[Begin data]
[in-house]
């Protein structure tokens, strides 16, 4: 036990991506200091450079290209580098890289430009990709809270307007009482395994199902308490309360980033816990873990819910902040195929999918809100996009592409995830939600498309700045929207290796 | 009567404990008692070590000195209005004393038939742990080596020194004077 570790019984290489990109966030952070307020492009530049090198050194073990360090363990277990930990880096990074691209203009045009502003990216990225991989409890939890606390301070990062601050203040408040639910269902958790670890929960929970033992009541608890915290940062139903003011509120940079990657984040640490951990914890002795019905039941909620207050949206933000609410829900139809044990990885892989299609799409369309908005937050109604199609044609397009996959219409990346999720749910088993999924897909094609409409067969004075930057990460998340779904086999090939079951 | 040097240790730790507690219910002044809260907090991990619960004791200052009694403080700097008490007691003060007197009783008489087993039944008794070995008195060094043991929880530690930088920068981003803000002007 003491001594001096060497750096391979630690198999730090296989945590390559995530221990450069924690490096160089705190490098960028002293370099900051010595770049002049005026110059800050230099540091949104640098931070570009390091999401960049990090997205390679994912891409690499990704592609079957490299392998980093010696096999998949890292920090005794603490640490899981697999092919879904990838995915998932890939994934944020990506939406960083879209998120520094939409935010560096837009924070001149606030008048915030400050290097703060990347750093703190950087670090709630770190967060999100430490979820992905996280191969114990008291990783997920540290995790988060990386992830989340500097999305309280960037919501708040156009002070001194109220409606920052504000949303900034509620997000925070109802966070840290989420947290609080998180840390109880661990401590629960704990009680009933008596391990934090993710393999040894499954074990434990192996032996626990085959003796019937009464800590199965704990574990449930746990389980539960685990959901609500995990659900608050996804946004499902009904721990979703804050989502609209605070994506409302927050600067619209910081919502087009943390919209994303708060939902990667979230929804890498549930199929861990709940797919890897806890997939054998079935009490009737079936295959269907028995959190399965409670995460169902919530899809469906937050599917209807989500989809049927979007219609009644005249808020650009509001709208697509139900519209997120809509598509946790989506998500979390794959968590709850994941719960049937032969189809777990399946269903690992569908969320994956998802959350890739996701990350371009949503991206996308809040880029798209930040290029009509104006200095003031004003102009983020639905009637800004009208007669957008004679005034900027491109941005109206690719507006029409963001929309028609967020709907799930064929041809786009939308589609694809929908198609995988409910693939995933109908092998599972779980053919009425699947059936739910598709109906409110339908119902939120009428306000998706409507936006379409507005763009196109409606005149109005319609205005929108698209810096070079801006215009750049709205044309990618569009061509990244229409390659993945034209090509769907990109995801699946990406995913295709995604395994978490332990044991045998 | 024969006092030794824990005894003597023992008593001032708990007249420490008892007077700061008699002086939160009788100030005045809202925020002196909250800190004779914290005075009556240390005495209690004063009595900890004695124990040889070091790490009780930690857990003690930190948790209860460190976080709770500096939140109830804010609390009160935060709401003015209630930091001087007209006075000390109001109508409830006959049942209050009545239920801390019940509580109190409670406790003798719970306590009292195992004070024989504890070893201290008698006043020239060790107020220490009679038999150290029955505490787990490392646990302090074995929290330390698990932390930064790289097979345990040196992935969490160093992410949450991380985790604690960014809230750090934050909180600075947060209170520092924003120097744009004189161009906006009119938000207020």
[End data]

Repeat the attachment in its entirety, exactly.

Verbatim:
[in-house]
């Protein structure tokens, strides 16, 4: 036990991506200091450079290209580098890289430009990709809270307007009482395994199902308490309360980033816990873990819910902040195929999918809100996009592409995830939600498309700045929207290796 | 009567404990008692070590000195209005004393038939742990080596020194004077 570790019984290489990109966030952070307020492009530049090198050194073990360090363990277990930990880096990074691209203009045009502003990216990225991989409890939890606390301070990062601050203040408040639910269902958790670890929960929970033992009541608890915290940062139903003011509120940079990657984040640490951990914890002795019905039941909620207050949206933000609410829900139809044990990885892989299609799409369309908005937050109604199609044609397009996959219409990346999720749910088993999924897909094609409409067969004075930057990460998340779904086999090939079951 | 040097240790730790507690219910002044809260907090991990619960004791200052009694403080700097008490007691003060007197009783008489087993039944008794070995008195060094043991929880530690930088920068981003803000002007 003491001594001096060497750096391979630690198999730090296989945590390559995530221990450069924690490096160089705190490098960028002293370099900051010595770049002049005026110059800050230099540091949104640098931070570009390091999401960049990090997205390679994912891409690499990704592609079957490299392998980093010696096999998949890292920090005794603490640490899981697999092919879904990838995915998932890939994934944020990506939406960083879209998120520094939409935010560096837009924070001149606030008048915030400050290097703060990347750093703190950087670090709630770190967060999100430490979820992905996280191969114990008291990783997920540290995790988060990386992830989340500097999305309280960037919501708040156009002070001194109220409606920052504000949303900034509620997000925070109802966070840290989420947290609080998180840390109880661990401590629960704990009680009933008596391990934090993710393999040894499954074990434990192996032996626990085959003796019937009464800590199965704990574990449930746990389980539960685990959901609500995990659900608050996804946004499902009904721990979703804050989502609209605070994506409302927050600067619209910081919502087009943390919209994303708060939902990667979230929804890498549930199929861990709940797919890897806890997939054998079935009490009737079936295959269907028995959190399965409670995460169902919530899809469906937050599917209807989500989809049927979007219609009644005249808020650009509001709208697509139900519209997120809509598509946790989506998500979390794959968590709850994941719960049937032969189809777990399946269903690992569908969320994956998802959350890739996701990350371009949503991206996308809040880029798209930040290029009509104006200095003031004003102009983020639905009637800004009208007669957008004679005034900027491109941005109206690719507006029409963001929309028609967020709907799930064929041809786009939308589609694809929908198609995988409910693939995933109908092998599972779980053919009425699947059936739910598709109906409110339908119902939120009428306000998706409507936006379409507005763009196109409606005149109005319609205005929108698209810096070079801006215009750049709205044309990618569009061509990244229409390659993945034209090509769907990109995801699946990406995913295709995604395994978490332990044991045998 | 024969006092030794824990005894003597023992008593001032708990007249420490008892007077700061008699002086939160009788100030005045809202925020002196909250800190004779914290005075009556240390005495209690004063009595900890004695124990040889070091790490009780930690857990003690930190948790209860460190976080709770500096939140109830804010609390009160935060709401003015209630930091001087007209006075000390109001109508409830006959049942209050009545239920801390019940509580109190409670406790003798719970306590009292195992004070024989504890070893201290008698006043020239060790107020220490009679038999150290029955505490787990490392646990302090074995929290330390698990932390930064790289097979345990040196992935969490160093992410949450991380985790604690960014809230750090934050909180600075947060209170520092924003120097744009004189161009906006009119938000207020």